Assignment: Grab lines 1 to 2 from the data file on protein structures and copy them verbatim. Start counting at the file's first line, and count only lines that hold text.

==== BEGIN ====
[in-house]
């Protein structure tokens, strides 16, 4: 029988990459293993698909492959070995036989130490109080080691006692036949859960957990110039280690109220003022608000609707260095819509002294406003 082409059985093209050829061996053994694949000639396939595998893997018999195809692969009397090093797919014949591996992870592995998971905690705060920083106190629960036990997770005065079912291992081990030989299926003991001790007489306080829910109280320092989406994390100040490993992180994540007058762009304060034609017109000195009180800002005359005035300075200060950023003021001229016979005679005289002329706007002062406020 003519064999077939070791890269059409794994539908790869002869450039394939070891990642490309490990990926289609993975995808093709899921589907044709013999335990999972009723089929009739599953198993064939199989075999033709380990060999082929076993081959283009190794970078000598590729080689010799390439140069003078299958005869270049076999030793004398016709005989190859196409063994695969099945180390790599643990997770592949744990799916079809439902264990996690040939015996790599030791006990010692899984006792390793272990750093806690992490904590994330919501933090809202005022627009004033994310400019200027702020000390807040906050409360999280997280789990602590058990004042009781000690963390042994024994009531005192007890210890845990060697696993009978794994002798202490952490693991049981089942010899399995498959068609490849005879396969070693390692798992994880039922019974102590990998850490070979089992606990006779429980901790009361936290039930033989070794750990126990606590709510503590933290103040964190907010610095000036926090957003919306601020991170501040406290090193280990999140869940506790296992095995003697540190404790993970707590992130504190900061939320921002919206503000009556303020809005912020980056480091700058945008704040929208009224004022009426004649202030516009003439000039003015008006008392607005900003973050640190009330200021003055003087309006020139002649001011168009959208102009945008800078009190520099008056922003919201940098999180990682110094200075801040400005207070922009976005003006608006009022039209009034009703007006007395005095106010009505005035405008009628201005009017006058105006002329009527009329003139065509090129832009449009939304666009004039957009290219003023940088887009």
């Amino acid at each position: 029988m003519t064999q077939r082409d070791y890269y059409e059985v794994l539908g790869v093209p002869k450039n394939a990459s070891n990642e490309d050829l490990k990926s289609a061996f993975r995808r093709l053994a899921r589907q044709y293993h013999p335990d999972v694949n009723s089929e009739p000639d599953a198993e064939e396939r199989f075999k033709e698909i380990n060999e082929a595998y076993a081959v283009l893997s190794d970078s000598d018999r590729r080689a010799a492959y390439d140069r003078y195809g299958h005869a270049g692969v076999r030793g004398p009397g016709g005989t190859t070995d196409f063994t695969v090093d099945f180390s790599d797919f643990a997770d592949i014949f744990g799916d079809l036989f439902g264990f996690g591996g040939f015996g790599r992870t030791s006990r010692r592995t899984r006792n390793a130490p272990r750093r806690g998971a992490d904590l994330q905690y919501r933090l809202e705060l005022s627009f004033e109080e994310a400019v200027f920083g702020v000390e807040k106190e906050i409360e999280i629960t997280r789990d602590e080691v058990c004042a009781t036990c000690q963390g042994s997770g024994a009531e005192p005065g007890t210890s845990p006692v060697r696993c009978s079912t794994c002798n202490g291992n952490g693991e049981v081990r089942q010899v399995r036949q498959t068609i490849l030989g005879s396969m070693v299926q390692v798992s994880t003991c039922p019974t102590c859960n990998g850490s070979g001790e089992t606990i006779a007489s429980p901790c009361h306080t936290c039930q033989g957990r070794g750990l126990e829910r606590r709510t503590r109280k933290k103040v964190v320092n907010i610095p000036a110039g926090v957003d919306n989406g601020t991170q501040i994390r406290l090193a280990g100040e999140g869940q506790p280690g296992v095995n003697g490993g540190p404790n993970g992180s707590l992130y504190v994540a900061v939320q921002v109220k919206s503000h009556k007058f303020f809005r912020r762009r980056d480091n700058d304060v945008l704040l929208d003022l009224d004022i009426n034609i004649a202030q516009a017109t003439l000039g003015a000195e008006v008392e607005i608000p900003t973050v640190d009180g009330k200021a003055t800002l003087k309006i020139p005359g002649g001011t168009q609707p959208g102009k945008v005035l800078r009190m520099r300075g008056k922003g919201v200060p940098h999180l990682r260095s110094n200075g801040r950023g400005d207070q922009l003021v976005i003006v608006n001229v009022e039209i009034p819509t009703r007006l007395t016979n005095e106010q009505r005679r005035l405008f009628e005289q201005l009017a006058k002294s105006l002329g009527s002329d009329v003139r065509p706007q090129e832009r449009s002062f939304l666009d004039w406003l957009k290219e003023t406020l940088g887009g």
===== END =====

[in-house]
């Protein structure tokens, strides 16, 4: 029988990459293993698909492959070995036989130490109080080691006692036949859960957990110039280690109220003022608000609707260095819509002294406003 082409059985093209050829061996053994694949000639396939595998893997018999195809692969009397090093797919014949591996992870592995998971905690705060920083106190629960036990997770005065079912291992081990030989299926003991001790007489306080829910109280320092989406994390100040490993992180994540007058762009304060034609017109000195009180800002005359005035300075200060950023003021001229016979005679005289002329706007002062406020 003519064999077939070791890269059409794994539908790869002869450039394939070891990642490309490990990926289609993975995808093709899921589907044709013999335990999972009723089929009739599953198993064939199989075999033709380990060999082929076993081959283009190794970078000598590729080689010799390439140069003078299958005869270049076999030793004398016709005989190859196409063994695969099945180390790599643990997770592949744990799916079809439902264990996690040939015996790599030791006990010692899984006792390793272990750093806690992490904590994330919501933090809202005022627009004033994310400019200027702020000390807040906050409360999280997280789990602590058990004042009781000690963390042994024994009531005192007890210890845990060697696993009978794994002798202490952490693991049981089942010899399995498959068609490849005879396969070693390692798992994880039922019974102590990998850490070979089992606990006779429980901790009361936290039930033989070794750990126990606590709510503590933290103040964190907010610095000036926090957003919306601020991170501040406290090193280990999140869940506790296992095995003697540190404790993970707590992130504190900061939320921002919206503000009556303020809005912020980056480091700058945008704040929208009224004022009426004649202030516009003439000039003015008006008392607005900003973050640190009330200021003055003087309006020139002649001011168009959208102009945008800078009190520099008056922003919201940098999180990682110094200075801040400005207070922009976005003006608006009022039209009034009703007006007395005095106010009505005035405008009628201005009017006058105006002329009527009329003139065509090129832009449009939304666009004039957009290219003023940088887009």